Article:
The St. Peter Armory is a former National Guard Armory in St. Peter, Minnesota, United States. Built from 1912 to 1913, it is one of the oldest armories still standing in Minnesota and was the first one to be owned by the state upon its completion. It was designed in a restrained Gothic Revival style which captures a transition in Minnesota armory design from heavy, fortresslike buildings to the simpler designs of the 1920s. It was listed on the National Register of Historic Places in 1997 for having local significance in the themes of architecture, military history, and social history. It was nominated for being an excellent example of Minnesota's pre-World War I armories, as well as for its early status, transitional architecture, and role in St. Peter as a center not only of military affairs but also social and recreational events.
The St. Peter Armory grew out of the Militia Act of 1903. The act laid out the circumstances in which the National Guard could be federalized, and organized the Guard like the regular army. In addition, the act provided funding for military training and the construction of National Guard armories. Eight years later a board to oversee armory construction in Minnesota was created. Three armories were to be built per year. The legislature eventually appropriated $15,000 for each new armory. The state shared construction costs with the host cities. Armories built before 1911 generally had been financed with city money and through private fundraising.
The St. Peter Armory has a Medieval Revival-influenced design. A large number of the nation's pre-World War I armories were built in this style, which had fortress-like elements. It had been popular in armory design since the 1880s. In the 20th century, architects began moving away from the Medieval Revival style. Armories became less fortress-like and more civically oriented in their design. The St. Peter Armory has Medieval Revival, as well as civically influenced elements. It is an excellent example of the transition in armory design that was occurring at the time. The armory was designed by architect James F. Denson and built by Ole Fredricksen of St. Peter.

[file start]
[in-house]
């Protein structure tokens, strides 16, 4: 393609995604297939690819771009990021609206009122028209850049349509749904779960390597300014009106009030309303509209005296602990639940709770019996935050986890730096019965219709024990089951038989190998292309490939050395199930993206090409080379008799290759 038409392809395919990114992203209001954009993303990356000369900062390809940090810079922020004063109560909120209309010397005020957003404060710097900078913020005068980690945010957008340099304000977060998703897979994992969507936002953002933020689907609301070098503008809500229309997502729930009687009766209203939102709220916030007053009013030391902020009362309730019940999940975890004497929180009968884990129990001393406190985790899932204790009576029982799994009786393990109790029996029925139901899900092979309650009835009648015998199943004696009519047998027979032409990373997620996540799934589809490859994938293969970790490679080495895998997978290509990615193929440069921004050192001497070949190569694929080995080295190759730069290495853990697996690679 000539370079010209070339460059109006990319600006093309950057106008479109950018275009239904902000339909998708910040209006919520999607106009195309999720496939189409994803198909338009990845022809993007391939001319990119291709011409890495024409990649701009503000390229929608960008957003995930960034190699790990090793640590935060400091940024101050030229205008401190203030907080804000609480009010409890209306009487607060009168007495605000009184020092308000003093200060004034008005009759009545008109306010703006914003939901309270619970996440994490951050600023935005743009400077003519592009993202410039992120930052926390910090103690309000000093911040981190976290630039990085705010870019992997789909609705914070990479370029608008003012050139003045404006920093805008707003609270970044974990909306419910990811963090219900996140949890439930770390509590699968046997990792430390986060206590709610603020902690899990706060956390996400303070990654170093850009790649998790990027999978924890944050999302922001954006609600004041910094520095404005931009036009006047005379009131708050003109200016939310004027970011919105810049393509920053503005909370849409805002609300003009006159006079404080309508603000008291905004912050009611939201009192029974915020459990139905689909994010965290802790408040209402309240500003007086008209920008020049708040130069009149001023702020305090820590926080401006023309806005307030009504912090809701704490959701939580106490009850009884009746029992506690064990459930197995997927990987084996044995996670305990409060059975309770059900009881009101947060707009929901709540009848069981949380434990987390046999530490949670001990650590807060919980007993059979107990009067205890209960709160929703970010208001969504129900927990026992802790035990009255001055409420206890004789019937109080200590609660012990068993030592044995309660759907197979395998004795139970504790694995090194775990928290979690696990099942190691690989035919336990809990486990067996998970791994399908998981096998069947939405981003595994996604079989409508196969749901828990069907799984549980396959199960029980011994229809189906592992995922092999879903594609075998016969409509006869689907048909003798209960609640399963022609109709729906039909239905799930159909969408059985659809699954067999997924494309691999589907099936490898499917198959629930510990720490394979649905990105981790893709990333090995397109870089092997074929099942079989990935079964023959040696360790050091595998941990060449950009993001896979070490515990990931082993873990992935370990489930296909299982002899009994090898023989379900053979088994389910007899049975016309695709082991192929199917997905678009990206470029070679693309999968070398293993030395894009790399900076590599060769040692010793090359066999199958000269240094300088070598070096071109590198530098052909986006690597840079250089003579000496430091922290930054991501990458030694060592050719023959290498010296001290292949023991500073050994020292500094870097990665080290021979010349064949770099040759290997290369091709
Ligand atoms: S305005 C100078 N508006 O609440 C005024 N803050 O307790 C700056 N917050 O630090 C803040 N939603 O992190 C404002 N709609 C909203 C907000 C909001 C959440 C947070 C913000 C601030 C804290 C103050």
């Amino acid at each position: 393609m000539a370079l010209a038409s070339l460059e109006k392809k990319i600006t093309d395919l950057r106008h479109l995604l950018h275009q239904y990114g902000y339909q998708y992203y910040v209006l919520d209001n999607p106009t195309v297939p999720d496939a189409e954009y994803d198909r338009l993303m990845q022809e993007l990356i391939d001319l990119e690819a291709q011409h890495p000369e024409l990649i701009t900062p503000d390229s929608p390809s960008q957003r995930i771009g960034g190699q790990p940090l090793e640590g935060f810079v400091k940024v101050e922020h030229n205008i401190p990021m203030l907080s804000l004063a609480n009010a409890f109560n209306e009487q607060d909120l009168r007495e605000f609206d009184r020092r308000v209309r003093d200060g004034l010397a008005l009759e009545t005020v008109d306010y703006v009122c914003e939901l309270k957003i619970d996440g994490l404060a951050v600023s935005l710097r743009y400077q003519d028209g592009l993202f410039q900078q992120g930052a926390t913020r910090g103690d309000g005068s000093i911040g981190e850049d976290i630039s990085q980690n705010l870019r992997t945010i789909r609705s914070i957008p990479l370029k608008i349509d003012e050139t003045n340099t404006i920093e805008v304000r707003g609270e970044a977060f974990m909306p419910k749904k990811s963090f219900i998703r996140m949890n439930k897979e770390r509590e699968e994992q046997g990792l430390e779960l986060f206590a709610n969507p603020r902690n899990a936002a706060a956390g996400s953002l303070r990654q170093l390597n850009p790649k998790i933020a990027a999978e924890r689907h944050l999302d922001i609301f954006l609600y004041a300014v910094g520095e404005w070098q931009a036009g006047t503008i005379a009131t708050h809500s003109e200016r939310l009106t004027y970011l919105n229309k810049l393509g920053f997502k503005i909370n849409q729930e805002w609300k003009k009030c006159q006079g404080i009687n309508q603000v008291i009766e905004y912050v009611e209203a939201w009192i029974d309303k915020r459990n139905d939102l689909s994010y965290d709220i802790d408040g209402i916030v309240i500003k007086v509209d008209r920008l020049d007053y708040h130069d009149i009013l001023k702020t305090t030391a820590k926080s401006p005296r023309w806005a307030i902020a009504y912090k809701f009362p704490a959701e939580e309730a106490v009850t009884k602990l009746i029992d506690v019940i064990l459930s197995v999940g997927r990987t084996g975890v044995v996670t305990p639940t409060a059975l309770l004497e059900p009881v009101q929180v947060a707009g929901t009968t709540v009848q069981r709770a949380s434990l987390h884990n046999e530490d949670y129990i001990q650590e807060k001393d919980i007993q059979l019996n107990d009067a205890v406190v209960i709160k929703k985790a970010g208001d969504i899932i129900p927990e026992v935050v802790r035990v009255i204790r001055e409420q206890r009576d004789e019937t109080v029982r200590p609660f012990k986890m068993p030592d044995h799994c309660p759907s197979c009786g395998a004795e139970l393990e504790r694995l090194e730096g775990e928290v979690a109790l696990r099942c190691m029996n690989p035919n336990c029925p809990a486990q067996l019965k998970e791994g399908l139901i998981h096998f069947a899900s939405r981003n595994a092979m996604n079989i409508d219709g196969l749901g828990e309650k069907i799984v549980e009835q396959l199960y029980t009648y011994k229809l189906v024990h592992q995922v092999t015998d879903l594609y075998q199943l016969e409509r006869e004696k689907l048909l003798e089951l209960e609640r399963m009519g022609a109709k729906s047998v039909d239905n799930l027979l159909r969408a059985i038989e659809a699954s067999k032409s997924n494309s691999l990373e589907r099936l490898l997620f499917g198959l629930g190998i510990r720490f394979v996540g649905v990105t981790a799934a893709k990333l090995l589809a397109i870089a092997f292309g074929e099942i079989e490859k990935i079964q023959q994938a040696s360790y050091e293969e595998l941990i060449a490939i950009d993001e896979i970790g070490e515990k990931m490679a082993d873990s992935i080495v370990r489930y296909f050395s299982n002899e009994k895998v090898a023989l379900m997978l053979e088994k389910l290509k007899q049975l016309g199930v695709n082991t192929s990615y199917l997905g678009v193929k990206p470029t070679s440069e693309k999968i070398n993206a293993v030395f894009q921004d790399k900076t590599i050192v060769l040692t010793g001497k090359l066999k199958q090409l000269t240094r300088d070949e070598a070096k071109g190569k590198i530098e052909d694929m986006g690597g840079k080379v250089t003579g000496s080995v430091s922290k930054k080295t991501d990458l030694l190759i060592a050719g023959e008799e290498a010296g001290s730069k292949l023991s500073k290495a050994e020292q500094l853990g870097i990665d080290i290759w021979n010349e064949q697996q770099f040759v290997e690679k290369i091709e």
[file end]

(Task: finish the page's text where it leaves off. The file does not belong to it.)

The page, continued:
St. Peter's Company K of the Second Infantry Regiment, Minnesota National Guard, was the first unit based at the armory. The unit served during the 1916–1917 height of the U.S.–Mexican Border War and World War I.
After World War I the Minnesota National Guard reorganized. The Armory became home to Company D of the 205th Infantry Regiment. In the years between the World Wars the Minnesota National Guard was called to duty more than thirty times. During World War II the St. Peter unit was deployed to the Aleutian Islands. After World War II the Minnesota National Guard reorganized again. The St. Peter unit was designated a Service Battery of the First Battalion, 125th Field Artillery of the 47th Division. The unit was activated during the Korean War.
The armory also served as a community center. Military clubs met there as well as the local American Legion post. The armory was one of the city's principal social and recreational facilities for about 65 years. Trade shows, conventions, sporting events, dances, roller skating parties, and educational activities were held there.
The local National Guard unit eventually outgrew the St. Peter Armory. After World War II the size of guard units in the state expanded from an average of 66 to 135 men. In addition, the amount and size of military equipment grew. The Guard eventually replaced most of its so-called "60-man" armories like St. Peter's.
The St. Peter Armory was used by the National Guard until about 1983 when a new armory was completed at the northern edge of the city. The former armory became a sales office for an athletic equipment manufacturer. The Armory was added to the National Register of Historic Places in 1997. In March 2014 the property was for sale.
- This article incorporates text from MNopedia, which is licensed under the Creative Commons Attribution-ShareAlike 3.0 Unported License
- ↑ 1.0 1.1 1.2 1.3 1.4 1.5 1.6 DeCarlo, Peter J. (2015-05-02). "St. Peter Armory". MNopedia. Minnesota Historical Society. http://www.mnopedia.org/structure/st-peter-armory. Retrieved 2016-04-19.
- ↑ 2.0 2.1 Granger, Susan; Kay Grossman (1996-02-15). National Register of Historic Places Registration Form: St. Peter Armory (Report). National Park Service. http://focus.nps.gov/pdfhost/docs/NRHP/Text/96001558.pdf. Retrieved 2016-08-21.
- ↑ "St. Peter Armory". Minnesota National Register Properties Database. Minnesota Historical Society. 2009. http://nrhp.mnhs.org/NRDetails.cfm?NPSNum=96001558. Retrieved 2015-06-19.
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